A similar argument posits that the bank never actually advanced anything, but created “vapor money” out of thin air by making the loan. As crazy as this sounds, it actually appeals to those whose IQs are in the mid-double digits and who never figured out the whole escrow process. Because they never actually touched any money that the bank lent them, these dullards have concluded that no money was ever actually loaned.

It’s really kind of fun to argue with those who are drunk of the Mortgage Elimination Kool-Aid, because their theories are so easily thwarted. One has only to ask “So, the seller turned over title of the house to you for free, right?” to get the deer-caught-in-the-headlights stare, followed by more indecipherable babbling about the whole Federal Reserve conspiracy.

Having decided that the original loan on the home was invalid because of the “vapor money” argument, the homeowner then goes down and files what is basically a phony release of the original loan with the county clerk’s office. This makes the property appear to be free-and-clear, allowing the homeowner to next fill out a fraudulent loan application that will allow the homeowner to receive a sizeable percentage of the (false) equity in their property. The proceeds from this loan are usually either split with the scam artists, or the scam artists generously allows the homeowner to retain up to $50,000 of it.

Of course, as soon as the new loan comes due, the homeowner defaults on that loan too. Presumably, the homeowner could repeat the cycle several times, generating several loans for the same equity in the property.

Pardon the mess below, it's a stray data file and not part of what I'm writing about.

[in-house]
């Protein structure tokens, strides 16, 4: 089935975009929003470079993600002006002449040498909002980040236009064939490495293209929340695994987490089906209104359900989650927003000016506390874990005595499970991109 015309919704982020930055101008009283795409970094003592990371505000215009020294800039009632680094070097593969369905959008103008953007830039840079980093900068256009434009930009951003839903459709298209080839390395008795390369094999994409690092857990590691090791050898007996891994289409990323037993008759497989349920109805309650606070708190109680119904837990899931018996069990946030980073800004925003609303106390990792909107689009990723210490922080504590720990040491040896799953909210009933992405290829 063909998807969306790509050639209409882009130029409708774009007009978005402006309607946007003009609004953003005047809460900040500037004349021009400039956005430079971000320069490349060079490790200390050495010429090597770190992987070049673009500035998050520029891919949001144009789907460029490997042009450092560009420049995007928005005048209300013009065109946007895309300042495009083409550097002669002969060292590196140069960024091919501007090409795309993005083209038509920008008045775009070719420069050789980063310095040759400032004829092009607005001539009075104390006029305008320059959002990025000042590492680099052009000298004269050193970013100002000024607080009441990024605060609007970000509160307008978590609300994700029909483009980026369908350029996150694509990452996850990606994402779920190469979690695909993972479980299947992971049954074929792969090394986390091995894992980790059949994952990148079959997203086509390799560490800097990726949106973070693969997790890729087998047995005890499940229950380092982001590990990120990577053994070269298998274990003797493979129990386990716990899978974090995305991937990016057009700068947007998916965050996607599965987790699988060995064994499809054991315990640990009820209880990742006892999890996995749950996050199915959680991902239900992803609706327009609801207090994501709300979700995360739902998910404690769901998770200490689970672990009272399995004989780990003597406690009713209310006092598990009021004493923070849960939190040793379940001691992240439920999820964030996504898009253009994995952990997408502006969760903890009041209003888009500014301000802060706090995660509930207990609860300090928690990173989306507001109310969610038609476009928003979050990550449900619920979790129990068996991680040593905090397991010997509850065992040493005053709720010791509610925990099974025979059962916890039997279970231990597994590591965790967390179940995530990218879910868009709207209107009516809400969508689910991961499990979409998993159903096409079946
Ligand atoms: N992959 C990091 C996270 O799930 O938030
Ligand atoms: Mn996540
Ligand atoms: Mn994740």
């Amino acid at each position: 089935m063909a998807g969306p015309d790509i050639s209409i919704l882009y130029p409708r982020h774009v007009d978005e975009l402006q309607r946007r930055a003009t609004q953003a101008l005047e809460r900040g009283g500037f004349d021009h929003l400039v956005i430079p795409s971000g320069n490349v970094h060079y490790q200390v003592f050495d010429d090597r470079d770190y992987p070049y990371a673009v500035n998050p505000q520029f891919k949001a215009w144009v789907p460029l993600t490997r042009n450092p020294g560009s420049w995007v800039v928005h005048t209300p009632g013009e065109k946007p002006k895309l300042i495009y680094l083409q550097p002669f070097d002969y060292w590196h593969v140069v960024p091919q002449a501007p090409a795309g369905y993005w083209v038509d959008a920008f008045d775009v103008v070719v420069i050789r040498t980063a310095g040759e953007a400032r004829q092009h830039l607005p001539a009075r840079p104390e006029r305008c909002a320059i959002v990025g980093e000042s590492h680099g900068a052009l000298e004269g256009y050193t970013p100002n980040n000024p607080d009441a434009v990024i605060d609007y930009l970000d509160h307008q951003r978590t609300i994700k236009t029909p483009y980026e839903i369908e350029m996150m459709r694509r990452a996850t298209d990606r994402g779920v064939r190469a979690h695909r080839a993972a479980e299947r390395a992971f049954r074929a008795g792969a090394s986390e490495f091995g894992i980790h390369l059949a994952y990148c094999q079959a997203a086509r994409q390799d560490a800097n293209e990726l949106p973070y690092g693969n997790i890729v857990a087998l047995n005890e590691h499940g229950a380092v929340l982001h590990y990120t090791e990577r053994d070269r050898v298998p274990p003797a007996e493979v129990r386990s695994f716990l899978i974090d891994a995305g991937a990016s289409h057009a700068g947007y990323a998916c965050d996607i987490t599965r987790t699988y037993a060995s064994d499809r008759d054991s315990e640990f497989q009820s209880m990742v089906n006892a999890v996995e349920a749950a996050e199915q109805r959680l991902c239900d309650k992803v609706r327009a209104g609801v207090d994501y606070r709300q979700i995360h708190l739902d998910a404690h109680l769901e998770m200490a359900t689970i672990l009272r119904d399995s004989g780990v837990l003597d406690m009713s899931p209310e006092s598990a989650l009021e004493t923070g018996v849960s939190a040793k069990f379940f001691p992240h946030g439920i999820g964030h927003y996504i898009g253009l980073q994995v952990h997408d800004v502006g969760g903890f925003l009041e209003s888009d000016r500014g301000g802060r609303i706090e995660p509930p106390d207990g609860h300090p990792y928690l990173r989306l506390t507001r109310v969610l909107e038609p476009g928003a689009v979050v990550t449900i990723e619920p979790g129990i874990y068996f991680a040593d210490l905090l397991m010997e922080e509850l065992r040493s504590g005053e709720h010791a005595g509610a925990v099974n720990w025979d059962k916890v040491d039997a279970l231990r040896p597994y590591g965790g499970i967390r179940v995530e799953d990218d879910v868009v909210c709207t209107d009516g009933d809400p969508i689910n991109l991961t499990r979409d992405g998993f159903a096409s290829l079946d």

Usually, the first loan goes into default the fastest (if it is not already in default), and the first lender starts the foreclosure process – only to discover the phony release and that another financial institution has attempted to place a priority lien on the property. The first lender then goes into court to set aside the phony release, whereupon an attorney hired by the promoter appears for the borrower and makes every bogus argument to the court, including the “vapor money” argument (more on the attorney in a moment). The goal of this attorney is simply to gum up the works so badly that the first lender will simply throw up his hands and settle the case (using the money gathered from the second loan), and then this tactic is repeated for each lender in turn.

Apparently, the scam artists and those dumb enough to believe in the mortgage elimination scams think that the courts will waste their time in lengthy hearings. But courts can smell a scam like this a mile off, as a recent federal judge sitting in California did when he commented: